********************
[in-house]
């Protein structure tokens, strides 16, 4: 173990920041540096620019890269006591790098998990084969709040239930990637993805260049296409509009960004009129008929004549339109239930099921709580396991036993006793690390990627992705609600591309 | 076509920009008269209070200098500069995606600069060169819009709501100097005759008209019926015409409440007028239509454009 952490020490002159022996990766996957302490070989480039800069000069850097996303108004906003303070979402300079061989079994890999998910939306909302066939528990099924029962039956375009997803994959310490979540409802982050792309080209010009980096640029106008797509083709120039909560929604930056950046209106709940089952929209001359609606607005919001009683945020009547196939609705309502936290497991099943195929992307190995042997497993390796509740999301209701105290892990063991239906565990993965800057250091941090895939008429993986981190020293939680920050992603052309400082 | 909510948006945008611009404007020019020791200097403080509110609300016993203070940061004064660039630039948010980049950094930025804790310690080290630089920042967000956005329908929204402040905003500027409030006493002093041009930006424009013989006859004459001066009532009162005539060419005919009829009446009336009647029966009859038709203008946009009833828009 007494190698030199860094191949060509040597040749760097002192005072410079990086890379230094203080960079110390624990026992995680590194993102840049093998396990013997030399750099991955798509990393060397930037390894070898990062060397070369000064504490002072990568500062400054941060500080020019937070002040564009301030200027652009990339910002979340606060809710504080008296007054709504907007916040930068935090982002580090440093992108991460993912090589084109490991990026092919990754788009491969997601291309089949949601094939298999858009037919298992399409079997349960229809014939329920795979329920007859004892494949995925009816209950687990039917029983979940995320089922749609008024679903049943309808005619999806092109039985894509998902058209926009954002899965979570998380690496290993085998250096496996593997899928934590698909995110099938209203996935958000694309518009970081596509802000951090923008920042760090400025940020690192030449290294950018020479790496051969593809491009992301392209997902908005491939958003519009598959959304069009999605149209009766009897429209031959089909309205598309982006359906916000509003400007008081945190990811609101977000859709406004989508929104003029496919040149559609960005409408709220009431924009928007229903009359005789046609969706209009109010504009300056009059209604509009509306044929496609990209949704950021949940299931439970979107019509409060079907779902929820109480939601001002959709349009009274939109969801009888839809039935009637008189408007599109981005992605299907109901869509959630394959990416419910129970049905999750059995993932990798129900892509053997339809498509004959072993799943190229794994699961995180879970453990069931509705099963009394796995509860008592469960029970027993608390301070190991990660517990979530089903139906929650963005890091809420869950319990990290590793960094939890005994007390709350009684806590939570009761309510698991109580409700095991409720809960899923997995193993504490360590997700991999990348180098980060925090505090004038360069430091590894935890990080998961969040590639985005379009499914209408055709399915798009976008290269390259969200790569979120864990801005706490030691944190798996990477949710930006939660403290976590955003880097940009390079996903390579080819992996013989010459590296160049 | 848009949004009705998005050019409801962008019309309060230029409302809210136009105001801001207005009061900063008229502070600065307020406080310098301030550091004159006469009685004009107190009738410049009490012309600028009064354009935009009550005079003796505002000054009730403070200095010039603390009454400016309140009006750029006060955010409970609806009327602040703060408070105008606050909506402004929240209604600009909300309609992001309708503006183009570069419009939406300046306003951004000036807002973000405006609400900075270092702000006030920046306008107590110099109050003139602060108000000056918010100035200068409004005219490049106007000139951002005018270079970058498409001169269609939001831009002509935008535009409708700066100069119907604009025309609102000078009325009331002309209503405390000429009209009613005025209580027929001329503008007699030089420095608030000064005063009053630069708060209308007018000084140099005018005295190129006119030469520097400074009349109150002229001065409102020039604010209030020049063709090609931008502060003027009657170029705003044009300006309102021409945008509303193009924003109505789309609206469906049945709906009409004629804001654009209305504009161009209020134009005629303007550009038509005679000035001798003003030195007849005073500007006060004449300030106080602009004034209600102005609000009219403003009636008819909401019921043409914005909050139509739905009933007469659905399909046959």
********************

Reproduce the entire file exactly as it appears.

[in-house]
């Protein structure tokens, strides 16, 4: 173990920041540096620019890269006591790098998990084969709040239930990637993805260049296409509009960004009129008929004549339109239930099921709580396991036993006793690390990627992705609600591309 | 076509920009008269209070200098500069995606600069060169819009709501100097005759008209019926015409409440007028239509454009 952490020490002159022996990766996957302490070989480039800069000069850097996303108004906003303070979402300079061989079994890999998910939306909302066939528990099924029962039956375009997803994959310490979540409802982050792309080209010009980096640029106008797509083709120039909560929604930056950046209106709940089952929209001359609606607005919001009683945020009547196939609705309502936290497991099943195929992307190995042997497993390796509740999301209701105290892990063991239906565990993965800057250091941090895939008429993986981190020293939680920050992603052309400082 | 909510948006945008611009404007020019020791200097403080509110609300016993203070940061004064660039630039948010980049950094930025804790310690080290630089920042967000956005329908929204402040905003500027409030006493002093041009930006424009013989006859004459001066009532009162005539060419005919009829009446009336009647029966009859038709203008946009009833828009 007494190698030199860094191949060509040597040749760097002192005072410079990086890379230094203080960079110390624990026992995680590194993102840049093998396990013997030399750099991955798509990393060397930037390894070898990062060397070369000064504490002072990568500062400054941060500080020019937070002040564009301030200027652009990339910002979340606060809710504080008296007054709504907007916040930068935090982002580090440093992108991460993912090589084109490991990026092919990754788009491969997601291309089949949601094939298999858009037919298992399409079997349960229809014939329920795979329920007859004892494949995925009816209950687990039917029983979940995320089922749609008024679903049943309808005619999806092109039985894509998902058209926009954002899965979570998380690496290993085998250096496996593997899928934590698909995110099938209203996935958000694309518009970081596509802000951090923008920042760090400025940020690192030449290294950018020479790496051969593809491009992301392209997902908005491939958003519009598959959304069009999605149209009766009897429209031959089909309205598309982006359906916000509003400007008081945190990811609101977000859709406004989508929104003029496919040149559609960005409408709220009431924009928007229903009359005789046609969706209009109010504009300056009059209604509009509306044929496609990209949704950021949940299931439970979107019509409060079907779902929820109480939601001002959709349009009274939109969801009888839809039935009637008189408007599109981005992605299907109901869509959630394959990416419910129970049905999750059995993932990798129900892509053997339809498509004959072993799943190229794994699961995180879970453990069931509705099963009394796995509860008592469960029970027993608390301070190991990660517990979530089903139906929650963005890091809420869950319990990290590793960094939890005994007390709350009684806590939570009761309510698991109580409700095991409720809960899923997995193993504490360590997700991999990348180098980060925090505090004038360069430091590894935890990080998961969040590639985005379009499914209408055709399915798009976008290269390259969200790569979120864990801005706490030691944190798996990477949710930006939660403290976590955003880097940009390079996903390579080819992996013989010459590296160049 | 848009949004009705998005050019409801962008019309309060230029409302809210136009105001801001207005009061900063008229502070600065307020406080310098301030550091004159006469009685004009107190009738410049009490012309600028009064354009935009009550005079003796505002000054009730403070200095010039603390009454400016309140009006750029006060955010409970609806009327602040703060408070105008606050909506402004929240209604600009909300309609992001309708503006183009570069419009939406300046306003951004000036807002973000405006609400900075270092702000006030920046306008107590110099109050003139602060108000000056918010100035200068409004005219490049106007000139951002005018270079970058498409001169269609939001831009002509935008535009409708700066100069119907604009025309609102000078009325009331002309209503405390000429009209009613005025209580027929001329503008007699030089420095608030000064005063009053630069708060209308007018000084140099005018005295190129006119030469520097400074009349109150002229001065409102020039604010209030020049063709090609931008502060003027009657170029705003044009300006309102021409945008509303193009924003109505789309609206469906049945709906009409004629804001654009209305504009161009209020134009005629303007550009038509005679000035001798003003030195007849005073500007006060004449300030106080602009004034209600102005609000009219403003009636008819909401019921043409914005909050139509739905009933007469659905399909046959």